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Sunday, October 27, 2013
6WH: Week 6 - The Eighties Were Weird
Coming down the homestretch, this week's theme was a serendipitous one, as I didn't realize until I was near finished that these were all 1980s movies, and that their batshit insanity quotient compared favorably with the rest of this year's marathon. Score. Otherwise, there's not much to tie these movies together, but still, it was an interesting one.
- Big Horror Brother (Robot Chicken)
- Halloween Hugs (short)
- Evil Dead II (trailer)
- Children of the Corn - Adapted from a Stephen King short story, this is an odd duck of a movie. It clearly strikes a nerve with audiences, and to be sure, there are some really creepy aspects to the story. The kids who've taken over the town and murdered all their parents at the behest of some sort of creature pretending to be God is an interesting idea, and some of that stuff lands effectively in this movie. The casting, for instance, works really well. Often movies like this will crumble under the weight of the many adorable moppets required by the story, but this cast is solid.
In particular, Isaac and Malachai are great, as are our heros, Peter Horton and Sarah Conner herself, Linda Hamilton are doing what they can with a poorly conceived character. On the other hand, it's an interminably silly movie that never really delivers on its premise. Most aspects of the production are functional at best, and some stuff doesn't work at all. Its hard to really bag on this movie though, because it is a bit on the fun side. It's got a sorta campy, so-bad-it's-good vibe that clearly works for folks, as they've made a crapton of sequels to this sucker (which I have a mild curiosity about, perhaps we'll revisit next year). **
- The Sleepover (short)
- The Monster Squad (trailer)
- Slaughter High (trailer)
- Alone in the Dark - This year's batshit quotient was a bit lacking, but this movie puts us well on our way. It's the strangest movie of this year's 6WH marathon, and it's a fair amount of fun, even if it's not particularly accomplished. It's definitely got the most unexpected cast of the year, with folks like Donald Pleasence, Martin Landau, and Jack Palance all hamming it up. But Dwight Schultz (you may know him as Howling Mad Murdock from The A-Team or the weenietastic Barclay from Star Trek:TNG) is the lead, a psychologist who comes to a new hospital to help treat a bunch of psychopaths. Donald Pleasence runs the place, and has installed a fancy new "electric" security system. Naturally, a mysterious power outage lets the pyschopaths, led by Palance, escape. This is a bizarre movie. The opening non sequitur scene is fantastic, but I have no idea why its there. Pleasence seems to be just about as insane as the inmates, and the whole situations is rather strange. When the psychos escape, they immediately head to the general store to stock up on civilian clothes and weaponry, putting on hockey masks and using gardening implements to rip out a cop's throat (I'm pretty sure that guy heads off screen, never to be seen again). From there, the movie turns towards a more home invasion type scenario. And the ending, well, I don't know what to make of that either. It's an interesting movie. It's not something that will work for any but the most devoted genre hounds, but for us cuckoo nutsos, it's kinda fun.**1/2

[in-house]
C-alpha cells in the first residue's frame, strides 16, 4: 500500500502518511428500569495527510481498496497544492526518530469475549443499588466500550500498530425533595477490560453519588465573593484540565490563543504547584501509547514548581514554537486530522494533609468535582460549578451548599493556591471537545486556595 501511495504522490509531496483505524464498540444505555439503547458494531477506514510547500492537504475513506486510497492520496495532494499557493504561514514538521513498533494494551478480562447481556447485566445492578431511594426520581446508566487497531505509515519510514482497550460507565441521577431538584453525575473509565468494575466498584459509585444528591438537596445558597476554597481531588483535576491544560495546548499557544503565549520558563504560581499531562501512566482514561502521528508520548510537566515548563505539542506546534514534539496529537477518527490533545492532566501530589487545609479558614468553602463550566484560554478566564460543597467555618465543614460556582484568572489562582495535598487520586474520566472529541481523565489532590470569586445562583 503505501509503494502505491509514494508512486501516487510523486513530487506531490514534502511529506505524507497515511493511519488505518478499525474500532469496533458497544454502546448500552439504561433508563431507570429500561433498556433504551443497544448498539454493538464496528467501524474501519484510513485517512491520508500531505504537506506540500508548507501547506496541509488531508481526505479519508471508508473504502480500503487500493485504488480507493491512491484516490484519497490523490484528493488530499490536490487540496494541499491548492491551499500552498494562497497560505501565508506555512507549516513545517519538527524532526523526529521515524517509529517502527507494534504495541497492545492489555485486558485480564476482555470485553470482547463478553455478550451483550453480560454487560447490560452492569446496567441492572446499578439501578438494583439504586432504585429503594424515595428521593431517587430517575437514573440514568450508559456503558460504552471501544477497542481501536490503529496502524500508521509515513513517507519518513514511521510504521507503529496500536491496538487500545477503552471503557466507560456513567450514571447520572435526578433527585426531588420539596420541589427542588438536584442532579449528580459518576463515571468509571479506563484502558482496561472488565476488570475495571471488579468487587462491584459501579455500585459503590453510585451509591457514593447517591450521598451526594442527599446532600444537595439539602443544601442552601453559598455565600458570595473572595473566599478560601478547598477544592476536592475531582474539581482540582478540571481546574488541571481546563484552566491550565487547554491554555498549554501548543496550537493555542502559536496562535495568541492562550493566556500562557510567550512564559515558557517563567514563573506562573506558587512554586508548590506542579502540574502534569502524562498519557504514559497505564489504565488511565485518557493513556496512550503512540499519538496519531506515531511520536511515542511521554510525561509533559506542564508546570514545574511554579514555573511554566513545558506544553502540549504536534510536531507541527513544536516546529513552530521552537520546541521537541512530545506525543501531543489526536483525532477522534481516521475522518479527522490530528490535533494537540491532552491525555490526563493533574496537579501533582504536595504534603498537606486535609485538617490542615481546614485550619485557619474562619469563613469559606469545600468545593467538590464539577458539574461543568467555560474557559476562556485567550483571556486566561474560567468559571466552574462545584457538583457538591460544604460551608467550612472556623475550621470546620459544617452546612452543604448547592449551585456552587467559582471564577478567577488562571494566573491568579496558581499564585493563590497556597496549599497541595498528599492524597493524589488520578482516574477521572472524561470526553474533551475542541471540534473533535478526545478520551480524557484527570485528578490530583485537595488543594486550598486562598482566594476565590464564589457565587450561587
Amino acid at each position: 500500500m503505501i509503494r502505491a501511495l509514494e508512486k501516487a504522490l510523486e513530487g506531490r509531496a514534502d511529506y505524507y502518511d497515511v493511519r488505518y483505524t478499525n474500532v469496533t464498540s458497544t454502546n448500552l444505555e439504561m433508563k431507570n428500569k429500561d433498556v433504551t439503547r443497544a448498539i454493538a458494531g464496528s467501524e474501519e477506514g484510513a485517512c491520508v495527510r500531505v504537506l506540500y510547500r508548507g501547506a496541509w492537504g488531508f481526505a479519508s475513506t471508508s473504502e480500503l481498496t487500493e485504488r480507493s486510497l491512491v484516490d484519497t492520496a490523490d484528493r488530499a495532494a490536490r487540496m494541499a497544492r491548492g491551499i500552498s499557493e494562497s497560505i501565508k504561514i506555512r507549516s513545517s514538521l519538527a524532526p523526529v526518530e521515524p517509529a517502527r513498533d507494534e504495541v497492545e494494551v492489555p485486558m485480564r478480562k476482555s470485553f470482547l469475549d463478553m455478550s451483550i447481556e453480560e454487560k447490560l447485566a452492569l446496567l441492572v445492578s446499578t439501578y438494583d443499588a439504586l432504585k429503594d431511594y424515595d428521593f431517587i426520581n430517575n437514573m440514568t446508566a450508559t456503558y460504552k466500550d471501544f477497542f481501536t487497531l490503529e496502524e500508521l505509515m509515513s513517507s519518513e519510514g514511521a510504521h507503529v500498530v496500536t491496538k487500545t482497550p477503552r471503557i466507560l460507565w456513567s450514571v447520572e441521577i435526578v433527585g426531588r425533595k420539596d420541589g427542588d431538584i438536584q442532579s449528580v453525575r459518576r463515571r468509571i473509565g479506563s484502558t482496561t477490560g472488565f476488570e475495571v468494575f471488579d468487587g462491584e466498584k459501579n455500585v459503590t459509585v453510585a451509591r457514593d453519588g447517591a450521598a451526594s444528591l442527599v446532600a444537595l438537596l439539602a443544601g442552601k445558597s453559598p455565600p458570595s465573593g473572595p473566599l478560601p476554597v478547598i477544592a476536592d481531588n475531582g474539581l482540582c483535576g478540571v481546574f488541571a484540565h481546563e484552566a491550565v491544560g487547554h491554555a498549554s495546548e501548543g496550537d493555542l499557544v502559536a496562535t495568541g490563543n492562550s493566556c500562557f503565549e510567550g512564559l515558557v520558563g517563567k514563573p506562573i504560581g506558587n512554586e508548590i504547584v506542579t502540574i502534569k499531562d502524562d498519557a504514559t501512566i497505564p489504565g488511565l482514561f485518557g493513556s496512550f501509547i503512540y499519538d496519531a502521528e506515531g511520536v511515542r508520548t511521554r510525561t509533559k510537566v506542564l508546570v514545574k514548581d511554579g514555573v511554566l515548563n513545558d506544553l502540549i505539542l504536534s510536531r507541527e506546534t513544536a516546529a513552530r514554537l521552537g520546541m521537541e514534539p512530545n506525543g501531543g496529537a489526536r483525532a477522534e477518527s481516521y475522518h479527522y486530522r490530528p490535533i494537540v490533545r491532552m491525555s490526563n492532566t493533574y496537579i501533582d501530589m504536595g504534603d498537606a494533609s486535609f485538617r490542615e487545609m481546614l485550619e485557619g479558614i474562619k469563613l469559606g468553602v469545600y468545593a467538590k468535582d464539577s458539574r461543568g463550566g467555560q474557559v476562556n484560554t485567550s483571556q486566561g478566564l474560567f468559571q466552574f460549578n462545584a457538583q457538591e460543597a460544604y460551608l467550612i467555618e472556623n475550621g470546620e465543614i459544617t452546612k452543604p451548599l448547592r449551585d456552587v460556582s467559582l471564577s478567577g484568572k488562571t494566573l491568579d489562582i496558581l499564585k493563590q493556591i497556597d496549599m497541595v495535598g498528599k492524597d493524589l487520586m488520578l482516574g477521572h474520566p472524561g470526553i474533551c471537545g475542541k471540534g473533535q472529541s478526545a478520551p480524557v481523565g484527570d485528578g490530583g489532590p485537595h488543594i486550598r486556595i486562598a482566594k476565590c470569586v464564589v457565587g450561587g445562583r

- Chopping Mall (trailer)
- One Last Dive (short)
- Phantasm 2 (trailer)
- Angel Heart - A marked departure from the rather silly two movies above, this one is a much more serious effort. A sorta neo noir movie that only really approaches horror towards the end, though it's pretty clear from the very start that something is awry. A private detective named Harry Angel (played by Mickey Rourke) is hired through a law firm by a mysterious man named Louis Cyphre (Robert De Niro) to find another mysterious man named Johnny Favourite. Of course, things are not what they appear to be, and everyone Angel interviews seems to wind up dead. In case you can't tell from the character names, this movie lays on the symbolism with a shovel, and not just with the names. De Niro is just chomping scenery, and his character's look is perfect, if a bit on the nose (there's a scene where he's peeling a hard boiled egg that is utterly fantastic).
There's all sorts of visual motifs as well (the fan, the elevator to hell, etc...) and director Alan Parker is not shy about laying this stuff on. Parker also has a keen visual sense, and the movie is well composed and gorgeously photographed (this really stood out against the above two movies!) Great supporting performances by Robert De Niro and even Lisa Bonet, and actually, all the performances in the movie are pretty good. The movie does have a sorta languid pace, and could perhaps use some pruning, but it's otherwise a pretty good little film. I can't say as though the revelations towards the end are particularly brilliant or well executed (I mean, if you can't figure out who De Niro really is from the first scene...), but they work well enough, and the movie did manage to get under my skin a bit towards the end. It's a solid little film, perhaps not for everyone, but it works. ***
Stay tuned for the usual Speed Round on Wednesday, which will finish off this year's marathon. It's been a good one, and I'm already looking forward to next year!